random idea

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So, after waking up quite early and spending my time reading a good chunk from Pannenberg’s Systematic Theology I decided I had earned a bit of a break and breakfast.

I, of course, decided it was a fine time to watch The Sea Hawk starring Errol Flynn. I’m not generally into old movies, but these action flicks always are a treat.

I pop in the DVD and am delighted to see they have a set of features called Warner’s night at the movies. Basically, this includes a brief introduction by Leonard Maltin about the year the movie was made. Then there’s a preview for another movie in the same year, a movie short, a cartoon, and a newsreel. After this the movie starts.

Now this is good, quality old time fun. I only watched about ten minutes of the actual movie, but I had a grand break with the other stuff.

It gave me an idea, what I think is a grand idea, only I’ve no money whatsoever, so I’m suggesting it rather than doing it, though I’d do it if I had the extra money to get it done.

Movies now have become frustrating experiences. The previews are sometimes good, but the rest of the pre-movie experience has been so cluttered with ads and whatnot I feel violated. I pay good money not to watch commercials, then they sneak them in. It’s irritating.

However, how fun would it be to have a movie theater decide to go back to the classic pattern. Instead of ads and upwards of 8 previews, there’s a nice pre-movie priming experience. One preview, followed by a newsreel. Now, being this is the movies the newsreel has to be about something uplifting and fun. I think there’s a place for telling all the nasty stuff of war and this world, but this newsreel could feature one of the many unknown quality stories, which are news but not the kind of news that news shows consider news.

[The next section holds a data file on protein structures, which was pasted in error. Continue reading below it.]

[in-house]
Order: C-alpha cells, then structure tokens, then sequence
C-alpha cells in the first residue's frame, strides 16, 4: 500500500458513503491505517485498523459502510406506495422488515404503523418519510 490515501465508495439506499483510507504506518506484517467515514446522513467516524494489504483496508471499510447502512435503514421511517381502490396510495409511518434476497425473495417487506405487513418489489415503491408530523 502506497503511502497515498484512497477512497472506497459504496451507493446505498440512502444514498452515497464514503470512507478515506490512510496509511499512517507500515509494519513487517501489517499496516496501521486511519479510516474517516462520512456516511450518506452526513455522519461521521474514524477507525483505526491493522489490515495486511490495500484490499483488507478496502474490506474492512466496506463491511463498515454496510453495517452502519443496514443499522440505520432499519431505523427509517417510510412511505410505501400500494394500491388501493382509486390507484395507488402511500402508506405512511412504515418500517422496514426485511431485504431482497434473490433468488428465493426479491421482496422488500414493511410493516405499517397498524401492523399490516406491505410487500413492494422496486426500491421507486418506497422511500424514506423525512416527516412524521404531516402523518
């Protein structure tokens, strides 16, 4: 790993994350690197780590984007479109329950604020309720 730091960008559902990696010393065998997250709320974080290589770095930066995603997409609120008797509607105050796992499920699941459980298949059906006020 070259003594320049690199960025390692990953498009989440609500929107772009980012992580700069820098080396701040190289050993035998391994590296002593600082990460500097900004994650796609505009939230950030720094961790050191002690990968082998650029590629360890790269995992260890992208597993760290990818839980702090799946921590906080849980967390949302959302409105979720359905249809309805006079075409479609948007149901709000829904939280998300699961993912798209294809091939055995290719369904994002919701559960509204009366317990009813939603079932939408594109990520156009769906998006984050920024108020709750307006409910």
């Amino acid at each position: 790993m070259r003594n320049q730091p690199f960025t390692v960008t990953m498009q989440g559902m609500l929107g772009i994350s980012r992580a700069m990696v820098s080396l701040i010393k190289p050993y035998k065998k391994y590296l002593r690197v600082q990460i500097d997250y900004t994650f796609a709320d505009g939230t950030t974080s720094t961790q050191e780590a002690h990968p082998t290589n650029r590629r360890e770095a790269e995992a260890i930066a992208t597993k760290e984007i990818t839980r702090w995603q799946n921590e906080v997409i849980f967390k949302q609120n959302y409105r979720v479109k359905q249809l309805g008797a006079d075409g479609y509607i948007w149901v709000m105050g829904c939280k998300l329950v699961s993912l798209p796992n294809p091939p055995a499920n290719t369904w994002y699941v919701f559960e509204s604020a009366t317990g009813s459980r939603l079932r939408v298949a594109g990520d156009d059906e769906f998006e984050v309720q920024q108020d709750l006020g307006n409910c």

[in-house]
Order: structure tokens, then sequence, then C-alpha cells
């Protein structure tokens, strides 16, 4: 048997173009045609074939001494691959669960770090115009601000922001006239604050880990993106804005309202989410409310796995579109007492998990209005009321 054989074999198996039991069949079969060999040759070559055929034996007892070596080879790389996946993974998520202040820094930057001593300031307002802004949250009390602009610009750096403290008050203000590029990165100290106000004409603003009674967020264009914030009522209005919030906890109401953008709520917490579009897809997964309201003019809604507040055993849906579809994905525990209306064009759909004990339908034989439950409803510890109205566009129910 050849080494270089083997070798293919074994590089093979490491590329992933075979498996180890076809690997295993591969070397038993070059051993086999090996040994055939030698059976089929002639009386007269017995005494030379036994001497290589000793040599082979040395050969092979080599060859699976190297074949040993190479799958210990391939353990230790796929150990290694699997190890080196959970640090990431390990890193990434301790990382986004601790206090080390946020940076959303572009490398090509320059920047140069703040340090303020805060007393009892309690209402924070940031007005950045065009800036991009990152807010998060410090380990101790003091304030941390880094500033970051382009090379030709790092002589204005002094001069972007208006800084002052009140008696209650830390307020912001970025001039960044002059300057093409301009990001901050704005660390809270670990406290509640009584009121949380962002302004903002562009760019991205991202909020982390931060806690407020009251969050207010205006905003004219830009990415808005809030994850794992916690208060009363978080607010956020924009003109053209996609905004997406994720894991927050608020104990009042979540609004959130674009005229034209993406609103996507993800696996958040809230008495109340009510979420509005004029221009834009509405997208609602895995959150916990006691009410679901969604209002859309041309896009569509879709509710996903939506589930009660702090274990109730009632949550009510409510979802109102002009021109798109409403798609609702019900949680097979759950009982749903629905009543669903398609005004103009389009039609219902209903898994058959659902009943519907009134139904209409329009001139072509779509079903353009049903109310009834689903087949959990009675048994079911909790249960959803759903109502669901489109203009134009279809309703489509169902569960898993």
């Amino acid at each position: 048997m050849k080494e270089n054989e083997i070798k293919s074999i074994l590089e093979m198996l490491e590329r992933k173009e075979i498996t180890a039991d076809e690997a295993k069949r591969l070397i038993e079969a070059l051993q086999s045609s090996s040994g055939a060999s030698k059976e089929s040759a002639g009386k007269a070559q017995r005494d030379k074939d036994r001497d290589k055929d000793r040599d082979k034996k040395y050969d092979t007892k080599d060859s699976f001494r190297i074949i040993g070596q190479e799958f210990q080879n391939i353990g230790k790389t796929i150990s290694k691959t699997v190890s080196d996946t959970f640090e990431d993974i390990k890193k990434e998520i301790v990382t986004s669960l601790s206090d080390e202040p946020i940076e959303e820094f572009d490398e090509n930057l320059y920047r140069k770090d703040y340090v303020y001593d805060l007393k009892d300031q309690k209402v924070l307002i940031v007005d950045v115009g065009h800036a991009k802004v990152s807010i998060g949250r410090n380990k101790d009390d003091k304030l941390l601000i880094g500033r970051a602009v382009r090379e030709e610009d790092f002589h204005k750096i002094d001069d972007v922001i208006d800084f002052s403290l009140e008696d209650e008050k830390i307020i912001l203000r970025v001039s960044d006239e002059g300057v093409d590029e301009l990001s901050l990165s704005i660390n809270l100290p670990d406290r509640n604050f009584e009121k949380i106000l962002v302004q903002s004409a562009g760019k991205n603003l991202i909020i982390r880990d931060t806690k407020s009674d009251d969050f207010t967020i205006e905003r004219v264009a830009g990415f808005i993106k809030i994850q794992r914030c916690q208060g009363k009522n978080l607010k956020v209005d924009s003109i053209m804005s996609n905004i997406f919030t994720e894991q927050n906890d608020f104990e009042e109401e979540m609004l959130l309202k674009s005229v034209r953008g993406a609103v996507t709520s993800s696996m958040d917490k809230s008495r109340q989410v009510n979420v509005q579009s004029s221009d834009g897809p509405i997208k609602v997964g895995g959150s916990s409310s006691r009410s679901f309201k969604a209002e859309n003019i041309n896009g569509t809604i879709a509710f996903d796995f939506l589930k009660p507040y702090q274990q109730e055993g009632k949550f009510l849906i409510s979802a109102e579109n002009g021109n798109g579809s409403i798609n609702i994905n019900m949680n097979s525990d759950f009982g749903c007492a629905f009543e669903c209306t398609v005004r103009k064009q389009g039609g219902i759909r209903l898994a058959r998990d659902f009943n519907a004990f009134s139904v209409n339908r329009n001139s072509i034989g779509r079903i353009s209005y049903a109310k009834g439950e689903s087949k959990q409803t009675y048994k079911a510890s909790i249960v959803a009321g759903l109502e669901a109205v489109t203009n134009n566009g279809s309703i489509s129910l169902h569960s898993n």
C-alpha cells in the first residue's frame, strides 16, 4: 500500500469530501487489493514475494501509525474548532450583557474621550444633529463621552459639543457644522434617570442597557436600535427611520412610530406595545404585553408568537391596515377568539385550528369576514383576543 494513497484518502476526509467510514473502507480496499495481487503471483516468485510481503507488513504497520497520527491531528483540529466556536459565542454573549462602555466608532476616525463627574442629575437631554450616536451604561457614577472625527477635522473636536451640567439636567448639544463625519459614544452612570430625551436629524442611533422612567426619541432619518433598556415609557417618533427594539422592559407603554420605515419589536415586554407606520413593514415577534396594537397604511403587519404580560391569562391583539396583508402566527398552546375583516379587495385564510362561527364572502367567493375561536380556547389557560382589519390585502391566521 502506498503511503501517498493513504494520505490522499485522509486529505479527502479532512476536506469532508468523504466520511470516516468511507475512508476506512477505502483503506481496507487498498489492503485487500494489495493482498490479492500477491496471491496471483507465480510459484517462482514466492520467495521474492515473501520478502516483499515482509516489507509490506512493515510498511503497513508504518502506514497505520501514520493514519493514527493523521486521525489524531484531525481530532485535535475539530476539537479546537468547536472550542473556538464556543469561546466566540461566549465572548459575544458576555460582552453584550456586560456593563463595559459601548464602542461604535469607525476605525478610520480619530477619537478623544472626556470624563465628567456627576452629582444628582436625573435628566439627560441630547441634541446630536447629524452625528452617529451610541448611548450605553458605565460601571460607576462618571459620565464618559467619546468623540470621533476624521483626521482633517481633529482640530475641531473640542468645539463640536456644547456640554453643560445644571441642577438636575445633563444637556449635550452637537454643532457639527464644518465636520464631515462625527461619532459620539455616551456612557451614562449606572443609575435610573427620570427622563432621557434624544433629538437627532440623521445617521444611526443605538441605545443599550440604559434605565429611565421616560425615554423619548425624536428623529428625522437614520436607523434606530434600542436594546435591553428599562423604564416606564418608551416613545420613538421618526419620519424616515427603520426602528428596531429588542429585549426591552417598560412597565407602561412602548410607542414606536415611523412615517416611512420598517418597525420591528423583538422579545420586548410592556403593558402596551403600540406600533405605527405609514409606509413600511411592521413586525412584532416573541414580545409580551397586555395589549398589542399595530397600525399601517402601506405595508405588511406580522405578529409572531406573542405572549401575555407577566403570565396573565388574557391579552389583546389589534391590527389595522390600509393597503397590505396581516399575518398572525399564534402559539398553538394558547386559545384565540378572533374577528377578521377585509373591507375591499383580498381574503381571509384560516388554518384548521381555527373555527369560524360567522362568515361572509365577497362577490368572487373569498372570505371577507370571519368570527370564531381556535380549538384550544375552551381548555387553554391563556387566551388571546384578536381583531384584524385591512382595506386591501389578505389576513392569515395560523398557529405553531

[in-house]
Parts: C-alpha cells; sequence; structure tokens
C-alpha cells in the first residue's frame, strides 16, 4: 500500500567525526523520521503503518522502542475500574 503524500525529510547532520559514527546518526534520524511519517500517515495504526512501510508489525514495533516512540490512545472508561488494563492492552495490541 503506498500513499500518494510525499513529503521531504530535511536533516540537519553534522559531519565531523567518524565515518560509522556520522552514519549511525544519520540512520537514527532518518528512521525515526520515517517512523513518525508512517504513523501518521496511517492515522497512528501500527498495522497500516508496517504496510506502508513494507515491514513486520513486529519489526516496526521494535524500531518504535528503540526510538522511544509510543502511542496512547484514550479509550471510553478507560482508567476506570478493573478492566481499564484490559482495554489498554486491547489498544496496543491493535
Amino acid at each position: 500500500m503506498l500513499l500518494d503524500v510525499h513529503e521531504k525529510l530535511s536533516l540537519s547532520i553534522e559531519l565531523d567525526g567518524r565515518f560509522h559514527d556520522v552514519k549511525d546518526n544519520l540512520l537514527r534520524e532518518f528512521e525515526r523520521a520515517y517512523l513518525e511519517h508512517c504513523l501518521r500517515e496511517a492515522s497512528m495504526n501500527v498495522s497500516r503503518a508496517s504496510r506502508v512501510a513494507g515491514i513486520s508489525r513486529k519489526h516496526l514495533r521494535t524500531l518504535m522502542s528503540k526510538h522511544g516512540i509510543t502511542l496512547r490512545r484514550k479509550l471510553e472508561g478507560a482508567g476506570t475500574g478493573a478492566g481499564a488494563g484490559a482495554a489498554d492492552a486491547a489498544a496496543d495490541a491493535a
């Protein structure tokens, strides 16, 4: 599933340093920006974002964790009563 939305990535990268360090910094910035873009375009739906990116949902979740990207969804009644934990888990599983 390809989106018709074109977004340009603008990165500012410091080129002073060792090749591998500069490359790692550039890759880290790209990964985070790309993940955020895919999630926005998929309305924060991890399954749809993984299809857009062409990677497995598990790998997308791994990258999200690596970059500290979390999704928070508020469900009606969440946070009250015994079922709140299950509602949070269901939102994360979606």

Then, there could be a short feature. These are the kinds of shorts that get nominated for oscars but no one ever sees. Then we could have a cartoon, something silly, maybe with a musical number. At this point the movie starts, and everyone feels they got their money worth.

Now, I would pay extra to go to a theater like this, and I would go out of my way to go to a theater like this. Moviegoers are being abused by crass commercialism. Someone really needs to get back into the business of movie experience making. They’d make a bundle.

2 Responses to “random idea”

  1. pop Says:

    “movie experience making” . . . hmmm.

  2. Scaliant Says:

    Those are some good suggestions; I’ve noticed that the New York Times (… or was it the L.A. Times? I forget …) has put at least part of that idea into action: At a lot of theatres, you now get 2-4 minutes of an uplifting news-story, courtesy of the paper (which, really, is an ad for the newspaper, but taking a decidedly different and fairly enjoyable ad-shape). Sad to say, the kind of money it would take to get such an alternative theatre experience off the ground might be prohibitive — but then, I’m pretty broke, myself.